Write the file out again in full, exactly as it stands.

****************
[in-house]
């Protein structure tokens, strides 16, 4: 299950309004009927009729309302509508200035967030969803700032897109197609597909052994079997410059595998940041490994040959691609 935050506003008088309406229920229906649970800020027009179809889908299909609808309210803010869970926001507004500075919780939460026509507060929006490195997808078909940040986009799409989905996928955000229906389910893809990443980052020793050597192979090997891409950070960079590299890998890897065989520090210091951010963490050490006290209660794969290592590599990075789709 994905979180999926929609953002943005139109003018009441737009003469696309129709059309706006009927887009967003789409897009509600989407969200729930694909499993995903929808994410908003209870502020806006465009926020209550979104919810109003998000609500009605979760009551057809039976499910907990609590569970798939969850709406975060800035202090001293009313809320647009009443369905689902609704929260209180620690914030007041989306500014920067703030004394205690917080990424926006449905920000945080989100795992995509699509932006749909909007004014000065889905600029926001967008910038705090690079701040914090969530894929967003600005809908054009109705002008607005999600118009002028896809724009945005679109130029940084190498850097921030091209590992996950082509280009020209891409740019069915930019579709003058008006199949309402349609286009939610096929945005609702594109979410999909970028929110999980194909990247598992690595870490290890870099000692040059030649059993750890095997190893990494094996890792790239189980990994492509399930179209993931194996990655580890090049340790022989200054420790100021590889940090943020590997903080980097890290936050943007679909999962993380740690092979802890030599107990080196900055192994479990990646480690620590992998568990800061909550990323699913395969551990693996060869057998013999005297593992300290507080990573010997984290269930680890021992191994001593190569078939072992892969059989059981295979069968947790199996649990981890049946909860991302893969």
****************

[in-house]
């Protein structure tokens, strides 16, 4: 299950309004009927009729309302509508200035967030969803700032897109197609597909052994079997410059595998940041490994040959691609 935050506003008088309406229920229906649970800020027009179809889908299909609808309210803010869970926001507004500075919780939460026509507060929006490195997808078909940040986009799409989905996928955000229906389910893809990443980052020793050597192979090997891409950070960079590299890998890897065989520090210091951010963490050490006290209660794969290592590599990075789709 994905979180999926929609953002943005139109003018009441737009003469696309129709059309706006009927887009967003789409897009509600989407969200729930694909499993995903929808994410908003209870502020806006465009926020209550979104919810109003998000609500009605979760009551057809039976499910907990609590569970798939969850709406975060800035202090001293009313809320647009009443369905689902609704929260209180620690914030007041989306500014920067703030004394205690917080990424926006449905920000945080989100795992995509699509932006749909909007004014000065889905600029926001967008910038705090690079701040914090969530894929967003600005809908054009109705002008607005999600118009002028896809724009945005679109130029940084190498850097921030091209590992996950082509280009020209891409740019069915930019579709003058008006199949309402349609286009939610096929945005609702594109979410999909970028929110999980194909990247598992690595870490290890870099000692040059030649059993750890095997190893990494094996890792790239189980990994492509399930179209993931194996990655580890090049340790022989200054420790100021590889940090943020590997903080980097890290936050943007679909999962993380740690092979802890030599107990080196900055192994479990990646480690620590992998568990800061909550990323699913395969551990693996060869057998013999005297593992300290507080990573010997984290269930680890021992191994001593190569078939072992892969059989059981295979069968947790199996649990981890049946909860991302893969």